Haptic technology, or haptics, is a tactile feedback technology which takes advantage of the sense of touch by applying forces, vibrations, or motions to the user. This mechanical stimulation can be used to assist in the creation of virtual objects in a computer simulation, to control such virtual objects, and to enhance the remote control of machines and devices (telerobotics). It has been described as “doing for the sense of touch what computer graphics does for vision”. Haptic devices may incorporate tactile sensors that measure forces exerted by the user on the interface.

Haptic technology has made it possible to investigate how the human sense of touch works by allowing the creation of carefully controlled haptic virtual objects. These objects are used to systematically probe human haptic capabilities, which would otherwise be difficult to achieve. These research tools contribute to the understanding of how touch and its underlying brain functions work.

The word haptic, from the Greek ἅπτικός (haptikos), means pertaining to the sense of touch and comes from the Greek verb ἅπτεσθαι haptesthai, meaning to contact or to touch.


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Pattie Maes ness

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from Jaron Lanier‘s dawn of new everything


too early to work w proper 3-d graphics.. we could dive into haptics: broadly means sensations that come form either sensor cells in the skin or in muscles or tendons – generally meaning sensations reports thru the spinal cord instead of a dedicated nerve bundle between a sense organ and the brain. it is impossible to separate such sensations from human motion, so haptics isn’t just about sensing. haptics includes touch and feel and how the body senses its own shape and motion, and the resistance of obstacles.. it’s surprisingly hard to define the term precisely because there are still mysteries about how the body senses itself and the world.. (derived from greek haptikos, meaning ‘able to come into contact’)..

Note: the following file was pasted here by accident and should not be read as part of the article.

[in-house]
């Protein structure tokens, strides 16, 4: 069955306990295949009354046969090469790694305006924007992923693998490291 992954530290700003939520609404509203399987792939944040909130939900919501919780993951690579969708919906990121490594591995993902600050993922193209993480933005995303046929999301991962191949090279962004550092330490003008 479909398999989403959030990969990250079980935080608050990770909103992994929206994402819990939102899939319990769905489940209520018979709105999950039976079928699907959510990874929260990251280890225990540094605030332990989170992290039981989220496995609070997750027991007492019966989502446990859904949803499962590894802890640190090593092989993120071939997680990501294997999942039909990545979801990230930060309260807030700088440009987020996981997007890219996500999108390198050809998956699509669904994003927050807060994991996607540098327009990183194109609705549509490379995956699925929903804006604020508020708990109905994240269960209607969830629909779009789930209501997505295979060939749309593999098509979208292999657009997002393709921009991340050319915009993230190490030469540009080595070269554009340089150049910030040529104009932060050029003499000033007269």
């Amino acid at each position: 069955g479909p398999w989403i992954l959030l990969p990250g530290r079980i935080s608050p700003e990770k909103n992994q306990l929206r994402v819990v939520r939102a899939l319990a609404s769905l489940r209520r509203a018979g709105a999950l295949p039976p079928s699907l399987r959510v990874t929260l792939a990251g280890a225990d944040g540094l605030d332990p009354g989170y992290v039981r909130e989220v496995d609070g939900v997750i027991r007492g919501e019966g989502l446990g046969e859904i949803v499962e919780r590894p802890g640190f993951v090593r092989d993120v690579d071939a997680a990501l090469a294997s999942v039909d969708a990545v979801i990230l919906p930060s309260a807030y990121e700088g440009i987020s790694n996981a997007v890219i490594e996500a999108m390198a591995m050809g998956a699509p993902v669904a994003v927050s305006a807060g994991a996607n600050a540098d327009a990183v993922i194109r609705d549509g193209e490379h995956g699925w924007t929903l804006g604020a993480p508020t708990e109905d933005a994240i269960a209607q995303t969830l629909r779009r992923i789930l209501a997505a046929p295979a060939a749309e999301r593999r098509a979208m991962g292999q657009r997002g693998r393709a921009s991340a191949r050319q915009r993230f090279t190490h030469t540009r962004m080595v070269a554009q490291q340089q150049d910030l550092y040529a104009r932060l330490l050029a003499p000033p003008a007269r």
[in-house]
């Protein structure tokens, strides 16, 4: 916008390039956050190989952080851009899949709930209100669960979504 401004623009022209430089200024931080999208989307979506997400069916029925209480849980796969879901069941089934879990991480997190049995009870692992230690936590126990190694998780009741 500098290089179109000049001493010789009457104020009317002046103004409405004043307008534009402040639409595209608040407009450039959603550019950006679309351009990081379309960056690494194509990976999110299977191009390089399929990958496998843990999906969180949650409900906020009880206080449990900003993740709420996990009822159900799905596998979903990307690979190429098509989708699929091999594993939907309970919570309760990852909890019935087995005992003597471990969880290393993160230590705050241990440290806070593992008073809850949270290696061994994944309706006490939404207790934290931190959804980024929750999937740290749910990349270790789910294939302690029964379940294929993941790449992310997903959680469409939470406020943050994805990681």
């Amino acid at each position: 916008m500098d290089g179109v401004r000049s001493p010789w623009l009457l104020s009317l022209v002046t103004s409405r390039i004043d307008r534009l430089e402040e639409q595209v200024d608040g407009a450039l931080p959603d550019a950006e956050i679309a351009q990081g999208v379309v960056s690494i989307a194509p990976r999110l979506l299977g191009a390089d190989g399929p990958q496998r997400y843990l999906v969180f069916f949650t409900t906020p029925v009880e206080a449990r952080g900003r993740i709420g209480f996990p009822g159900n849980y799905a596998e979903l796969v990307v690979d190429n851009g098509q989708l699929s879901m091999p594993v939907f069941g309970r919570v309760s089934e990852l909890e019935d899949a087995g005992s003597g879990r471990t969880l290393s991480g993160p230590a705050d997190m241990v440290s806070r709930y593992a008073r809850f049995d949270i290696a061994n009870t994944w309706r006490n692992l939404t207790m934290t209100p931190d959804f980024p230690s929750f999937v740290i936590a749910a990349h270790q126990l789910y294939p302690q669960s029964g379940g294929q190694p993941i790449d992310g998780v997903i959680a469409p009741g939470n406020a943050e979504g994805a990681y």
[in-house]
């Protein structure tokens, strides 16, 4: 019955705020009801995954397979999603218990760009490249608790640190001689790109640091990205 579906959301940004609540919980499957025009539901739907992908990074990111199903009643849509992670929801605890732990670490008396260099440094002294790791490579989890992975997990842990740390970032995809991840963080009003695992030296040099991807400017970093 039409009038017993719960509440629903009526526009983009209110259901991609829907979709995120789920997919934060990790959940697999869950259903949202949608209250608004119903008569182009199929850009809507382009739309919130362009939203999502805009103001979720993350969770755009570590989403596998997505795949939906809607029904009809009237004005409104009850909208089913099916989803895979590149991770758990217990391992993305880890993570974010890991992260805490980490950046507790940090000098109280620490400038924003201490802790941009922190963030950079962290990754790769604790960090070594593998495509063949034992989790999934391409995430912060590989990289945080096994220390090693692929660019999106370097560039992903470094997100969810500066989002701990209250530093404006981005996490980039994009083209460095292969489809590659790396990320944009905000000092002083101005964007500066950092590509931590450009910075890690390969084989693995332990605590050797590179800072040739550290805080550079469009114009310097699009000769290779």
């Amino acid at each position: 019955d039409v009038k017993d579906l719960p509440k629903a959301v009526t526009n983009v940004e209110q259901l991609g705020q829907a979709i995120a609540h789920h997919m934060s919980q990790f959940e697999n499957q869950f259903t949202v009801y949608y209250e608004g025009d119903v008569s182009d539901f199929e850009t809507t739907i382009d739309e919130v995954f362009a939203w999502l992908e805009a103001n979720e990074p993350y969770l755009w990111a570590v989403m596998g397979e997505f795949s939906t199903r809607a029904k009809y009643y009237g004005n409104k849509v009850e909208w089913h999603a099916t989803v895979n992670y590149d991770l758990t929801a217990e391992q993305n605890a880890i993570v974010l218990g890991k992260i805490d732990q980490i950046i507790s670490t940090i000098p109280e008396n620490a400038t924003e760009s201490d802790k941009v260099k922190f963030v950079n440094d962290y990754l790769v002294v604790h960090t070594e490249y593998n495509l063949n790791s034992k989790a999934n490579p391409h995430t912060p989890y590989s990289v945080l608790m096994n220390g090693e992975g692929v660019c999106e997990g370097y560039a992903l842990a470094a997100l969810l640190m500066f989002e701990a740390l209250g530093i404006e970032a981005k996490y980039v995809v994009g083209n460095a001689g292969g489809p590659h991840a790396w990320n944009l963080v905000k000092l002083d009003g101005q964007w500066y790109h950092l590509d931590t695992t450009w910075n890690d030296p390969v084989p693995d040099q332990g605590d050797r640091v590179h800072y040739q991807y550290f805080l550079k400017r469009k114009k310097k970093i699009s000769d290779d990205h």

haptics at very least how you feel that a surface is hot, rough, pliant, sharp, or shaking – and how you sense stubbing a toe or lifting a weight. it’s a kiss, a cat on a lap, smooth sheets, and corduroy desert roads..it is the pleasure of the sex that made us all and the pains of the diseases that end us. it is the business end of violence.

it’s the sense that overlaps the most with the other sense.

i love the haptic modality in part because we still haven’t learned to work w it well or fully appreciate it. it’s an intimate frontier..

we tend to use visual metaphors to convey analytic mastery, seeing a situation clearly, while haptic metaphors tend to convey intuition, gut feelings.. haptics is about you as a part of the world, not as an observer..

other senses are aloof compared w haptics.. they eyes and ears are interactive, in the sense that they probe by subtly and subconsciously shifting their positions.. but haptics require direct contact w the world.. you push against things to feel them.. you change them at least a little in order to perceive them.

every touch carves away at least a saving of what is touched..faint gouges are being carved in the glass where you touch your phone the most. you are the weather of your world slowly wearing it down.. that is the price of sensations…


funny how moore’s law forced us to build useful equipment for each of the sensory modalities in a sequence instead of all at once; haptics first, then hearing, then vision, w olfaction, taste and debatable catalog of other senses still to come. funny, because it mirrored the way i was slowly becoming more able to perceive the world as i emerged from the trauma of my mother’s death

a bridge between the way nature had made the human body expressive and the digital world was finally – literally – at hand (glove)